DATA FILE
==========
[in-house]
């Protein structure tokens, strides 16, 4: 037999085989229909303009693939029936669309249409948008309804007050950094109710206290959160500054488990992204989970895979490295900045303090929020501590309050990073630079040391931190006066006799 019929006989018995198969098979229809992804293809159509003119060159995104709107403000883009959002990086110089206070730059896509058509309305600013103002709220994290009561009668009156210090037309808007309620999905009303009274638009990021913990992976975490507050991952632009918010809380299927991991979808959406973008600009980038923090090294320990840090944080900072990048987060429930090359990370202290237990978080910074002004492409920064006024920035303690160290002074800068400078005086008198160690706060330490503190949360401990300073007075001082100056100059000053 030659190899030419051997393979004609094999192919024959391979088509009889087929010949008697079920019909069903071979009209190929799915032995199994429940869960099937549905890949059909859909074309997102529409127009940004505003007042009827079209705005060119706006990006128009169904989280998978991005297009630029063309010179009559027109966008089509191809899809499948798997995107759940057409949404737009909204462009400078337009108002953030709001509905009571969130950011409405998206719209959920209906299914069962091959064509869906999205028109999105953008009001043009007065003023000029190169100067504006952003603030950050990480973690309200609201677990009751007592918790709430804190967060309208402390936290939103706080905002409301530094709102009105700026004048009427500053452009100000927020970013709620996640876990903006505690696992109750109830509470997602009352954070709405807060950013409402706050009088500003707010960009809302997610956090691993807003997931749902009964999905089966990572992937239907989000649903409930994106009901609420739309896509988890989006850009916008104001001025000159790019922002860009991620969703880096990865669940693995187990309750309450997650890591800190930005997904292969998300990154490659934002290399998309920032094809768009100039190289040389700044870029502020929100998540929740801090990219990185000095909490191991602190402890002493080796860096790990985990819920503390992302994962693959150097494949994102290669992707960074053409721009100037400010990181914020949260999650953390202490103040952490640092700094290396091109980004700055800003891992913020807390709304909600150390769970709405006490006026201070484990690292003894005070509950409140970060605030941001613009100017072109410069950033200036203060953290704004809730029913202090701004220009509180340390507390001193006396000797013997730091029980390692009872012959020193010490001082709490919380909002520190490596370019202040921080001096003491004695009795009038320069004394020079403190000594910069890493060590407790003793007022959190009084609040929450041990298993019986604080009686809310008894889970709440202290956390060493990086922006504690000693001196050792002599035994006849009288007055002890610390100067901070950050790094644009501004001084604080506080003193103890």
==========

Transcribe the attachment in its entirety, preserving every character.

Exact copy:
[in-house]
């Protein structure tokens, strides 16, 4: 037999085989229909303009693939029936669309249409948008309804007050950094109710206290959160500054488990992204989970895979490295900045303090929020501590309050990073630079040391931190006066006799 019929006989018995198969098979229809992804293809159509003119060159995104709107403000883009959002990086110089206070730059896509058509309305600013103002709220994290009561009668009156210090037309808007309620999905009303009274638009990021913990992976975490507050991952632009918010809380299927991991979808959406973008600009980038923090090294320990840090944080900072990048987060429930090359990370202290237990978080910074002004492409920064006024920035303690160290002074800068400078005086008198160690706060330490503190949360401990300073007075001082100056100059000053 030659190899030419051997393979004609094999192919024959391979088509009889087929010949008697079920019909069903071979009209190929799915032995199994429940869960099937549905890949059909859909074309997102529409127009940004505003007042009827079209705005060119706006990006128009169904989280998978991005297009630029063309010179009559027109966008089509191809899809499948798997995107759940057409949404737009909204462009400078337009108002953030709001509905009571969130950011409405998206719209959920209906299914069962091959064509869906999205028109999105953008009001043009007065003023000029190169100067504006952003603030950050990480973690309200609201677990009751007592918790709430804190967060309208402390936290939103706080905002409301530094709102009105700026004048009427500053452009100000927020970013709620996640876990903006505690696992109750109830509470997602009352954070709405807060950013409402706050009088500003707010960009809302997610956090691993807003997931749902009964999905089966990572992937239907989000649903409930994106009901609420739309896509988890989006850009916008104001001025000159790019922002860009991620969703880096990865669940693995187990309750309450997650890591800190930005997904292969998300990154490659934002290399998309920032094809768009100039190289040389700044870029502020929100998540929740801090990219990185000095909490191991602190402890002493080796860096790990985990819920503390992302994962693959150097494949994102290669992707960074053409721009100037400010990181914020949260999650953390202490103040952490640092700094290396091109980004700055800003891992913020807390709304909600150390769970709405006490006026201070484990690292003894005070509950409140970060605030941001613009100017072109410069950033200036203060953290704004809730029913202090701004220009509180340390507390001193006396000797013997730091029980390692009872012959020193010490001082709490919380909002520190490596370019202040921080001096003491004695009795009038320069004394020079403190000594910069890493060590407790003793007022959190009084609040929450041990298993019986604080009686809310008894889970709440202290956390060493990086922006504690000693001196050792002599035994006849009288007055002890610390100067901070950050790094644009501004001084604080506080003193103890």